News

IN THIS EDITION:

  • Mainers Support Striking Massachusetts Nurses
  • Child Tax Credit Big Benefit for Working Families
  • New Laws Pass to Strengthen Democracy in Maine
  • UA Plumbers & Pipefitters 716 Leader Retires
  • Mark Your Calendars for Labor Day Events

IN THIS EDITION:

  • USW Local 27 Member Retires After 55 Years at the Baileyville Mill 
  • Consolidated Communications Workers Authorize Strike
  • Solidarity with Tenet Nurses On Strike in Massachusetts
  • New Unemployment Reform Law Is a Huge Win for Working Mainers
  • Labor Bills Become Law; Others Vetoed
  • Let Us Know About Any Workplace Struggles in Maine

IN THIS EDITION:

  • Democrats Reintroduce Bill to Strengthen Collective Bargaining Rights
  • Republican Legislators Sponsor Union Busting “Right to Work” Bill
  • Union Members Join Info session on Paid Time Off Law with Commissioner Fortman
  • Nurses Are Organizing & Here Are 3 Ways to Help!
  • Solidarity Meals for Unemployed People in Bangor Area
  • New Report: Strategies To Build Worker Power in Maine
  • Upcoming Events: Pro-Labor Bill Gets a Hearing & Winter Institute

"We are going to insert ourselves at every table,” Shuler said. “If we don’t get workers to the table, there’s going to be more of what Trump tapped into,” she said, in reference to angry voters who feel left behind by globalization. “Training works better when you talk to workers. They can tell you what will and won’t work when automating. We’re not always hostile — we can be collaborators and make it go well,” she said.

Amazon is the great white whale, a target that labor groups have longed for years to organize, said Richard Trumka, president of the AFL-CIO, which is providing personnel and strategic guidance to aid the RWDSU. “We’ll give them whatever they need to help them win,” Trumka said. “It’s an important, important drive.”

Read the full article in the Washington Post.

John Sweeney, who led an era of transformative change in America’s labor movement, passed away Feb. 1 at the age of 86. Sweeney was one of four children born to Irish immigrants in a working-class Bronx neighborhood shortly after the Great Depression. His parents, James and Agnes Sweeney, worked as a bus driver and a domestic worker, respectively. Sweeney always understood the struggles and the pride of working people.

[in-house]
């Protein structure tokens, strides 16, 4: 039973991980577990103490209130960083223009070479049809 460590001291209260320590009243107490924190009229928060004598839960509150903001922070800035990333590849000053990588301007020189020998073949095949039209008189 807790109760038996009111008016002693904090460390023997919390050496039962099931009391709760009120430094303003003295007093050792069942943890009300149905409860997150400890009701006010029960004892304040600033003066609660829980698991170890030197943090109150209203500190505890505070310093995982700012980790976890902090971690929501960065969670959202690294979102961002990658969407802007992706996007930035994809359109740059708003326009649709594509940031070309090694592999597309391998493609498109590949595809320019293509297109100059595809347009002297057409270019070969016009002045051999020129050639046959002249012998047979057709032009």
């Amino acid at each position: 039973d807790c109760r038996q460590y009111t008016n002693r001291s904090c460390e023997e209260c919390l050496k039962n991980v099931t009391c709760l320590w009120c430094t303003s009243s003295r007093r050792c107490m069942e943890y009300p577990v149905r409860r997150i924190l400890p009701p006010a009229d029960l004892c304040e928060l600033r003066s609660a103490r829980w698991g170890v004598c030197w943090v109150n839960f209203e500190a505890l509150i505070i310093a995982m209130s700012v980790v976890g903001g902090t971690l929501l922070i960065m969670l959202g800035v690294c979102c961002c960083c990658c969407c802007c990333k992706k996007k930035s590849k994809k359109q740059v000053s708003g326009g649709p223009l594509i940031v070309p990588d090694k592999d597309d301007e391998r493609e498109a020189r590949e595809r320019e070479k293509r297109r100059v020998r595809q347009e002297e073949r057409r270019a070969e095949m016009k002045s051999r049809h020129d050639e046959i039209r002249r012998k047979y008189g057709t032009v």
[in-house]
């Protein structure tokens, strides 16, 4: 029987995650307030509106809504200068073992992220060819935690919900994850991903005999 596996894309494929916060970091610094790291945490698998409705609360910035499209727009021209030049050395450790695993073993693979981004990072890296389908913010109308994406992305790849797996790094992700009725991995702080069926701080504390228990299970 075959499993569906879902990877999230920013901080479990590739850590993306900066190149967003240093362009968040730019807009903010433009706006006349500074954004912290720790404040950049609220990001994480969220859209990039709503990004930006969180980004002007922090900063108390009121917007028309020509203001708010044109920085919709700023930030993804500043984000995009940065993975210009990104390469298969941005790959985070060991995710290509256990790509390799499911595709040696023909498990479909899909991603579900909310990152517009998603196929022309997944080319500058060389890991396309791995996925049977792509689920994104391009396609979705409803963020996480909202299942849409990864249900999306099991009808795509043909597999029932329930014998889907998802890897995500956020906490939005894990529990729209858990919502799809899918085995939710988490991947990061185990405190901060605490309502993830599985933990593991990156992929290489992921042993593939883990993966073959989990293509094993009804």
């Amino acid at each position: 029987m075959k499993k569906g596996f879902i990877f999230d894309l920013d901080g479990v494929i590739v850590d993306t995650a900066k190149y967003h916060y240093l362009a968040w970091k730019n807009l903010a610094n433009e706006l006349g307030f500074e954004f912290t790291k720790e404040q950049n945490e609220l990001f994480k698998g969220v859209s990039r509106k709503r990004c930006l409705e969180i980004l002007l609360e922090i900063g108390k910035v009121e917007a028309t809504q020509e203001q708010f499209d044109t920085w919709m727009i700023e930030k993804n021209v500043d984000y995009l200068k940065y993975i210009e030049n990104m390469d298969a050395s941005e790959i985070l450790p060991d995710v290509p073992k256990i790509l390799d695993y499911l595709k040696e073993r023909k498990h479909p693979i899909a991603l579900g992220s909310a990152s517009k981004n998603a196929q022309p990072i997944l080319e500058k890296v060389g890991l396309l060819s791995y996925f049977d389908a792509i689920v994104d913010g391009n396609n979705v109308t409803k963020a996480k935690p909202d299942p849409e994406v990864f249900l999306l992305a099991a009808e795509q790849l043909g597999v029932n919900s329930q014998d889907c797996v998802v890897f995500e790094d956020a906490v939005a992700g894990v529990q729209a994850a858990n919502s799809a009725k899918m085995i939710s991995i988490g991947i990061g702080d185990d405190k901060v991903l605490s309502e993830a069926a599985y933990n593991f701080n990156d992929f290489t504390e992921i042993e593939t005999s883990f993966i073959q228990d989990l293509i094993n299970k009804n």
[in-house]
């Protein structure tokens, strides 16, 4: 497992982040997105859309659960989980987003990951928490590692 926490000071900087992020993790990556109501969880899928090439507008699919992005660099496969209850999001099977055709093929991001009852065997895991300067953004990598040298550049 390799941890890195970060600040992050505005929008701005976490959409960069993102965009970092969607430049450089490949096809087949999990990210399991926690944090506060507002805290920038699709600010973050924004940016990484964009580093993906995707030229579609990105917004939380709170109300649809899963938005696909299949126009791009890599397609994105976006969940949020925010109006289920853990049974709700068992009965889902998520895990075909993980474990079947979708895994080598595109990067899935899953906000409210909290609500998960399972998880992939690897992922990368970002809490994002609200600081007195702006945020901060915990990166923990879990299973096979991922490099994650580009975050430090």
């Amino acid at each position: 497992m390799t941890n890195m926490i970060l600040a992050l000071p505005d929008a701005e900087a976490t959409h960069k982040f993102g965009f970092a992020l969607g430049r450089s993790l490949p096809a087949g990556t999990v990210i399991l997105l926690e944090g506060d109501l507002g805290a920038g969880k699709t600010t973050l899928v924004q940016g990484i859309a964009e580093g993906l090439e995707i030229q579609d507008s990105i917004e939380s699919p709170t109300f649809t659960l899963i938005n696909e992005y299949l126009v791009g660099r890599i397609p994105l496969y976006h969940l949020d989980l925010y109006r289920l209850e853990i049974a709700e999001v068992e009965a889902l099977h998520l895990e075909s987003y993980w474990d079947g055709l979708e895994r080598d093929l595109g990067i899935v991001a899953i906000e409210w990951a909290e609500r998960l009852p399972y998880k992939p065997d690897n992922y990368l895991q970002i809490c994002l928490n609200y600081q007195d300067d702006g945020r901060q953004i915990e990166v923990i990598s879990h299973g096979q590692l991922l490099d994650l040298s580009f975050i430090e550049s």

“This pandemic has amplified [public support] even more. It showed how helpless workers are without a union. They couldn’t even get PPE and unions were able to get it for them,” says Trumka. “For years and years and years, people that we call ‘essential workers’ were invisible. It was as if no one knew they existed. They did their jobs every day to keep the country and the economy going.

Major labor leaders like Richard Trumka, president of the AFL-CIO, are more optimistic about the prospects for organized labor than they’ve been in many years. “I know what he is. Joe Biden’s a blue-collar guy,” said Trumka, who like Biden is from a working-class area in Pennsylvania and has known the president for 40 years. “He understands working people, the importance of a paycheck, importance of health and safety on the job, importance of having a union .… He understands all of that. It’s not something he picked up in the polls. It’s what he believes.”

The 2021 Union Plus Scholarship application deadline is this Sunday, Jan. 31. The Union Plus Scholarship Program awards scholarships based on outstanding academic achievement, personal character, financial need and commitment to the values of organized labor. Union Plus Scholarship awards are granted to students attending a two-year college, four-year college, graduate school, or recognized technical or trade school.

IN THIS EDITION:

  • Union Membership in Maine Increased in 2020
  • Register for Maine AFL-CIO's Labor Winter Institute
  • Please Support IAM S6 Member Who Was Critically Injured on the Job
  • Has Your Employer Refused to Pay Vacation Pay?
  • Maine AFL-CIO Applauds Firing Anti-Union NLRB Official
  • IBEW 2327 Wins Better Broadband for Mainers